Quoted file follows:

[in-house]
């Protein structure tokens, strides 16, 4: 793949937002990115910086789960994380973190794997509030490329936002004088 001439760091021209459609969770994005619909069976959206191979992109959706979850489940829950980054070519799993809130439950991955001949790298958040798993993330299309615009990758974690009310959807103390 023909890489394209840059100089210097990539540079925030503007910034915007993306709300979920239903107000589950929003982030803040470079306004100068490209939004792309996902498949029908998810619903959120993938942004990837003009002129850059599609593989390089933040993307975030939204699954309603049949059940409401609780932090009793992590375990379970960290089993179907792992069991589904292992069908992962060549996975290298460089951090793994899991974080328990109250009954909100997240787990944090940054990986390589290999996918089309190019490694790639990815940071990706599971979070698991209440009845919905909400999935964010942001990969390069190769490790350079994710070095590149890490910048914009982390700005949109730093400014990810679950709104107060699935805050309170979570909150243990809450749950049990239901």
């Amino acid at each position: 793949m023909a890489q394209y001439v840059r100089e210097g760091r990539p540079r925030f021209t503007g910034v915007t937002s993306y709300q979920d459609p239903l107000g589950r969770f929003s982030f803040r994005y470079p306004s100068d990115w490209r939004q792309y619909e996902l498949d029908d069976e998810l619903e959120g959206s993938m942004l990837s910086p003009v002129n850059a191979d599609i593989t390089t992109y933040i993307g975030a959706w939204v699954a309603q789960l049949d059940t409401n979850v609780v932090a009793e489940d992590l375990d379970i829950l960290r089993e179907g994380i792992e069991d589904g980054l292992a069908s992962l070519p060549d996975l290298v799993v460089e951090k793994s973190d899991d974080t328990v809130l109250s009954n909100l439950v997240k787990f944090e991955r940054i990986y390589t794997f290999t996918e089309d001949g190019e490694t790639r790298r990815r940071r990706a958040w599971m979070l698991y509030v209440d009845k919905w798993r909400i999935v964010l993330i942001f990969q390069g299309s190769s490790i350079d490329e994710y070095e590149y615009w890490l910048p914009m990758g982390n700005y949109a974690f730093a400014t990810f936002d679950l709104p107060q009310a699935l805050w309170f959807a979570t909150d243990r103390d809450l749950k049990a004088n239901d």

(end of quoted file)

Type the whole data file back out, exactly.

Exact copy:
[in-house]
């Protein structure tokens, strides 16, 4: 793949937002990115910086789960994380973190794997509030490329936002004088 001439760091021209459609969770994005619909069976959206191979992109959706979850489940829950980054070519799993809130439950991955001949790298958040798993993330299309615009990758974690009310959807103390 023909890489394209840059100089210097990539540079925030503007910034915007993306709300979920239903107000589950929003982030803040470079306004100068490209939004792309996902498949029908998810619903959120993938942004990837003009002129850059599609593989390089933040993307975030939204699954309603049949059940409401609780932090009793992590375990379970960290089993179907792992069991589904292992069908992962060549996975290298460089951090793994899991974080328990109250009954909100997240787990944090940054990986390589290999996918089309190019490694790639990815940071990706599971979070698991209440009845919905909400999935964010942001990969390069190769490790350079994710070095590149890490910048914009982390700005949109730093400014990810679950709104107060699935805050309170979570909150243990809450749950049990239901």
């Amino acid at each position: 793949m023909a890489q394209y001439v840059r100089e210097g760091r990539p540079r925030f021209t503007g910034v915007t937002s993306y709300q979920d459609p239903l107000g589950r969770f929003s982030f803040r994005y470079p306004s100068d990115w490209r939004q792309y619909e996902l498949d029908d069976e998810l619903e959120g959206s993938m942004l990837s910086p003009v002129n850059a191979d599609i593989t390089t992109y933040i993307g975030a959706w939204v699954a309603q789960l049949d059940t409401n979850v609780v932090a009793e489940d992590l375990d379970i829950l960290r089993e179907g994380i792992e069991d589904g980054l292992a069908s992962l070519p060549d996975l290298v799993v460089e951090k793994s973190d899991d974080t328990v809130l109250s009954n909100l439950v997240k787990f944090e991955r940054i990986y390589t794997f290999t996918e089309d001949g190019e490694t790639r790298r990815r940071r990706a958040w599971m979070l698991y509030v209440d009845k919905w798993r909400i999935v964010l993330i942001f990969q390069g299309s190769s490790i350079d490329e994710y070095e590149y615009w890490l910048p914009m990758g982390n700005y949109a974690f730093a400014t990810f936002d679950l709104p107060q009310a699935l805050w309170f959807a979570t909150d243990r103390d809450l749950k049990a004088n239901d």